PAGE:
Now, I’d push back a bit here. Read the rest of this entry »
Guest post by Jesse Myerson
Amid the great trove of unattractive qualities revealed to be possessed by L.A. Clippers owner Donald Sterling in a recently-released tape of a conversation between him and his then-girlfriend V. Stiviano, it is understandable that one should have gone underappreciated. But without taking into account his grotesque economic ideology, Sterling’s segregationist Instagram doctrine and less-than-enchanting romantic life lack crucial context.
When Stiviano asks, sensibly, whether he is aware that the athletes to whom people refer when they speak of “the Clippers” are black, Sterling goes full capitalist:
I support them and give them food, and clothes, and cars, and houses. Who gives it to them? Does someone else give it to them?.. Do I make the game, or do they make the game? Is there 30 owners, that created the league?
What he has articulated is capital supremacy, the position that capital is prior to and independent of labor. In a for-profit operation like the L.A. Clippers, the guy who owns the capital and extracts the surplus is the one really pulling the heavy weight, and it’s the athletes he employs who are living high off the league that he and his buddies created. Capitalists, far from being parasitic, are “job creators.” Read the rest of this entry »
I haven’t written anything about the acquittal of George Zimmerman for the killing of Trayvon Martin. Anything I’ve wanted to say directly about the case has been said far better by others. But I did want to weigh in on a tangential matter.
There was a great deal of outcry over an awful column by Richard Cohen (who has a long and undistinguished history) justifying Zimmerman’s actions by insisting that Martin’s wearing of a hoodie made him suspicious. [No link, but here’s Ta-Nehisi Coates] That the Washington Post continues to feel that valuable column space should be taken up by Cohen tells us something important about the Post. It’s perfectly understandable for people to be outraged by Cohen. But what has troubled me is the difference between the reaction to Cohen and another figure who’s tried to justify such things, one who in addition is actually overseeing the policy: New York City Michael Bloomberg.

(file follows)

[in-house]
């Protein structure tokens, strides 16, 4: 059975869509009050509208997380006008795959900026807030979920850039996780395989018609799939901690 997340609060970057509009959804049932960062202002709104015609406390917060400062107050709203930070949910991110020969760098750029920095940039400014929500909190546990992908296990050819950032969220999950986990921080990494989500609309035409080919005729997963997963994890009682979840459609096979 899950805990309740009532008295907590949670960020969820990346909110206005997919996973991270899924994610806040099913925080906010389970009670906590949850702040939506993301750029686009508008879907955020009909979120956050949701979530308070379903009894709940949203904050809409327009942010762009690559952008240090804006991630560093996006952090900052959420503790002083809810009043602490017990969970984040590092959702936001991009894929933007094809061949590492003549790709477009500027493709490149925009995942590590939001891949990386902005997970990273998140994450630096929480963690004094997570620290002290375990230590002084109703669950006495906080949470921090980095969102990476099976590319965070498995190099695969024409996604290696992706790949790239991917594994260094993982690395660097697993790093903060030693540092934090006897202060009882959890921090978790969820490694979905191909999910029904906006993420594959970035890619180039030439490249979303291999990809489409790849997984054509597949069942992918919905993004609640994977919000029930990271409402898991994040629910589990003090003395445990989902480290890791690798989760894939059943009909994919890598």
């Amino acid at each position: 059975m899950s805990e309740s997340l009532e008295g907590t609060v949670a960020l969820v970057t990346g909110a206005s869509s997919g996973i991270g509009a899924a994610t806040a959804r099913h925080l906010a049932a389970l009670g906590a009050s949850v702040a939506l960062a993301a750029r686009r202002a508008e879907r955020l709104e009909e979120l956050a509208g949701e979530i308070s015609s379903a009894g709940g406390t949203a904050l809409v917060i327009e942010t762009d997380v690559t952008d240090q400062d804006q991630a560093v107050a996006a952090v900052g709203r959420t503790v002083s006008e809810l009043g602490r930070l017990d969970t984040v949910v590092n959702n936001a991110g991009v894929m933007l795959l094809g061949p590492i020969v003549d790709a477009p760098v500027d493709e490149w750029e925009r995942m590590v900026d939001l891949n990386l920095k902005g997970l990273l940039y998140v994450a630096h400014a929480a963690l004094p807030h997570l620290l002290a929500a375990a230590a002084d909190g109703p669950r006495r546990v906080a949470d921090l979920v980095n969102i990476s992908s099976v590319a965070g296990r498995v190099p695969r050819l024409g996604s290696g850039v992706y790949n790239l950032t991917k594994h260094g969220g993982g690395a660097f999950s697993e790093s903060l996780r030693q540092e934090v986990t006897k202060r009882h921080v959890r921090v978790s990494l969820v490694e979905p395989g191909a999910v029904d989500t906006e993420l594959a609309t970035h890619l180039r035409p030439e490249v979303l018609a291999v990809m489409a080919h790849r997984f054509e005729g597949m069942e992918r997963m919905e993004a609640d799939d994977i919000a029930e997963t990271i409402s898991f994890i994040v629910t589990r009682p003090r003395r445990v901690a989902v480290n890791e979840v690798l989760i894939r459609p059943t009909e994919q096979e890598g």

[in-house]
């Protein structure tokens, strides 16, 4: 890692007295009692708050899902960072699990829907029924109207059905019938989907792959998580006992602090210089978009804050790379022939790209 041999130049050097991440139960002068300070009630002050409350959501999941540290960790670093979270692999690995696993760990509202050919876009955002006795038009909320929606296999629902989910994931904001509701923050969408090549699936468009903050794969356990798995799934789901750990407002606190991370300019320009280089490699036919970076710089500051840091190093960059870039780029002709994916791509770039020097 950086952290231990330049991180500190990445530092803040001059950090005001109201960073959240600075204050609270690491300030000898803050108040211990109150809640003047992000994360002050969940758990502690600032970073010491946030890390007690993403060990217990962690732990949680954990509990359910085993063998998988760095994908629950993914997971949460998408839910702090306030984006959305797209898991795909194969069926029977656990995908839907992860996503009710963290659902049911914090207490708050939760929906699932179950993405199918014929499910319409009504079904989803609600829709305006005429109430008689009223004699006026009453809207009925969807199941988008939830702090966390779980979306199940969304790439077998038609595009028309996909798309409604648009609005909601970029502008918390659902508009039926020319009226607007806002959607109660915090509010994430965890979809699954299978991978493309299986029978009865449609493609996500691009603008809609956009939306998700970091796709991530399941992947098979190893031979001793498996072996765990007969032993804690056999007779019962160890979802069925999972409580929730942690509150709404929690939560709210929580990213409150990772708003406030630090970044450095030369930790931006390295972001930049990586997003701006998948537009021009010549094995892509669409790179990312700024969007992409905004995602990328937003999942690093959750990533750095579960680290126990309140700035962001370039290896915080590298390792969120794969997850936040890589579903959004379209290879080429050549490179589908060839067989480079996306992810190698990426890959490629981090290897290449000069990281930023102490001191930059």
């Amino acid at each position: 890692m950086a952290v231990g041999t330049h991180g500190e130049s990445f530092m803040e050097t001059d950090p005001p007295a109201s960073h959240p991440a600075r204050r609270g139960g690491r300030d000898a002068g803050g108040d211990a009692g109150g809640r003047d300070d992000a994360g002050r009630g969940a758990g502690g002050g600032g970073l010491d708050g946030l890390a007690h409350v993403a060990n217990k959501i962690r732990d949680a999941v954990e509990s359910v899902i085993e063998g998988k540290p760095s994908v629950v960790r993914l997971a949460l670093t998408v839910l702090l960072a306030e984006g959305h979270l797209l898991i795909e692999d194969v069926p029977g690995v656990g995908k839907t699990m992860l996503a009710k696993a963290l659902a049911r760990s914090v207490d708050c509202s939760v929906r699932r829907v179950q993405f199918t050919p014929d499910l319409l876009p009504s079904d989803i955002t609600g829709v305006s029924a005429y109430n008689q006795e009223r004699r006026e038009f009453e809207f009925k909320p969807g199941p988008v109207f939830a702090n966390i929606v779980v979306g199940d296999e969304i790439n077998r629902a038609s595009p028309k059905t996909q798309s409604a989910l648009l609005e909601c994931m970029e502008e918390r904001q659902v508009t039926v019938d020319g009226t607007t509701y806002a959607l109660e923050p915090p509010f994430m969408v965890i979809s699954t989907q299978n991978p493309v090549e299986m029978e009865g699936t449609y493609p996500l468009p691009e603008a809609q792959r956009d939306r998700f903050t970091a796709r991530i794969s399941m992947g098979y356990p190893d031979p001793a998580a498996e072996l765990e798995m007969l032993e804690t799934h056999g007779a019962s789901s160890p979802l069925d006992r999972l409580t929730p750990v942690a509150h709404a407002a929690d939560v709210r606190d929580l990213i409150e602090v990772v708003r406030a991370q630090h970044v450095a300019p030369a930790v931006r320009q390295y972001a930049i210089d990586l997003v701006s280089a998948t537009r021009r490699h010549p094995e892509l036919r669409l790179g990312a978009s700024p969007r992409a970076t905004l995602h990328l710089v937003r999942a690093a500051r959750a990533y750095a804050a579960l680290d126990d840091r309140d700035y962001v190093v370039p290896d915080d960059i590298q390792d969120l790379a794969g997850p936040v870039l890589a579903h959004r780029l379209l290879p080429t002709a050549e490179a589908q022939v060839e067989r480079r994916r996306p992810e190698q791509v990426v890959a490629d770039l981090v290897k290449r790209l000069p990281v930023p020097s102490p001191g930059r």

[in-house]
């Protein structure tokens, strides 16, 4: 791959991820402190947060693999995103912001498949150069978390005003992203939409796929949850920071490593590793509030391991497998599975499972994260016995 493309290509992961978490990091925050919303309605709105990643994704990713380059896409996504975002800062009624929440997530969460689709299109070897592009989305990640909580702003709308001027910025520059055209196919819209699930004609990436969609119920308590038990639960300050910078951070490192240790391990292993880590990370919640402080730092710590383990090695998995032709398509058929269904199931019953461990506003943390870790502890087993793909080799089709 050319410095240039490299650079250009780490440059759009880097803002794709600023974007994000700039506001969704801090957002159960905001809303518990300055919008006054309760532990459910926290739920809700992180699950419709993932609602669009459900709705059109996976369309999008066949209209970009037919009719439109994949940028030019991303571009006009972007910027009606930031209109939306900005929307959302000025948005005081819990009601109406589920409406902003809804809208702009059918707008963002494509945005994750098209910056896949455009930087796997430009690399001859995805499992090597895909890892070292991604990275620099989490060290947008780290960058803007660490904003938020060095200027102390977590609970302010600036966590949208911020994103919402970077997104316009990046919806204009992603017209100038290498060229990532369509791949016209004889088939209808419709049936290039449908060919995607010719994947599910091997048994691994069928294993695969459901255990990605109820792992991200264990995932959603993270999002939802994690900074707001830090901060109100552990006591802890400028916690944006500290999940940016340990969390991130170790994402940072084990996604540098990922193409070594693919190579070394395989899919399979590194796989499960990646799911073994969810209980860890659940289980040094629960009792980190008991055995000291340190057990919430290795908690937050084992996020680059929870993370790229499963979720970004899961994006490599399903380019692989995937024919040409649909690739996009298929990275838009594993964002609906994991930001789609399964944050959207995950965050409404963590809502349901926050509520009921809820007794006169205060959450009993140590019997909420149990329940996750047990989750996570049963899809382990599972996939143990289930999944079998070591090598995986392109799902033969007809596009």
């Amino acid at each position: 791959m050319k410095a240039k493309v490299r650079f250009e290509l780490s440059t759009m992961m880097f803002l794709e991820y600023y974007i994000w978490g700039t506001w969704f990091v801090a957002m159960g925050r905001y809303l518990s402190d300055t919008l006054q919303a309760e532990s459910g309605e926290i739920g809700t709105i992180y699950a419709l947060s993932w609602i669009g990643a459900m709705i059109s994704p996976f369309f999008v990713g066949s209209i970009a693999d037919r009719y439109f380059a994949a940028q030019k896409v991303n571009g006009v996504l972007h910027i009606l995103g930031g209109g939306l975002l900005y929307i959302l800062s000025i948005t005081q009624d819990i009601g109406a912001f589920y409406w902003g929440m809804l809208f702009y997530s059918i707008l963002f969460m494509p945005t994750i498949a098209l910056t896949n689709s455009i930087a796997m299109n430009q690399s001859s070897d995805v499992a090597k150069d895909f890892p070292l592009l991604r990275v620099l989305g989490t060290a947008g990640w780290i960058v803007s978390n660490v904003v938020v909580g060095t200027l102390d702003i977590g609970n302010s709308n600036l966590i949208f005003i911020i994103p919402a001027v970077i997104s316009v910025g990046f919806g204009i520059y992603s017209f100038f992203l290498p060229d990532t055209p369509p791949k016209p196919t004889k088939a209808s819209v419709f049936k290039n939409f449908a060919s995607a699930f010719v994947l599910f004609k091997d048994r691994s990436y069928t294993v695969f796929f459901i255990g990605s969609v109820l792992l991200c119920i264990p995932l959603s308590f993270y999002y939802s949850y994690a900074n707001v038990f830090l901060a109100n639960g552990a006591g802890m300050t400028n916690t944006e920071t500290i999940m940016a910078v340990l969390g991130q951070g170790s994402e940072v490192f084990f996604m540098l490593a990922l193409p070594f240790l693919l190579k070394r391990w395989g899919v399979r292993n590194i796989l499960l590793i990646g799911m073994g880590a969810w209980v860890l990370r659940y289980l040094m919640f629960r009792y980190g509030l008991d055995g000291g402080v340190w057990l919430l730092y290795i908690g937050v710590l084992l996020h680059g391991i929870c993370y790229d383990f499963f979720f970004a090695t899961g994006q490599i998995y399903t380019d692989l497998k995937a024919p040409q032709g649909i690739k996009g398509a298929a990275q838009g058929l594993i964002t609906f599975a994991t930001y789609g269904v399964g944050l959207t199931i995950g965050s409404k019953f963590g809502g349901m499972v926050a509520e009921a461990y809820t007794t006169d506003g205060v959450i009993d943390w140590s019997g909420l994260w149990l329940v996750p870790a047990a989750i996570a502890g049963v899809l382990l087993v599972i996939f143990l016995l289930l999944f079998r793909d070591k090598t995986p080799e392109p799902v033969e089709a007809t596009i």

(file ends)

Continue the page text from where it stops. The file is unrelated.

Bloomberg is undeniably an authoritarian. It’s strange that he’s perhaps best known on this score for his law limiting the size of sugary drinks (forcing those who want more to buy two instead of one, not exactly a grave threat to civil liberties to my mind). But getting beyond that, Bloomberg has overseen NYC’s racist stop and frisk policy. Read the rest of this entry »
And this last enactment, not a single vote in the Senate against it. And the House is pretty much the same. Now, I don’t think that’s attributable to the fact that it is so much clearer now that we need this. I think it is attributable, very likely attributable, to a phenomenon that is called perpetuation of racial entitlement. It’s been written about. [my emphasis] Whenever a society adopts racial entitlements, it is very difficult to get out of them through the normal political processes.
It’s the “it’s been written about” part that jumped out at me on second look. So I did some digging, and learned it’s true. It has been written about – by Scalia himself, in an article decrying affirmative action, 15 years after the passage of the Civil Rights Act. Read the rest of this entry »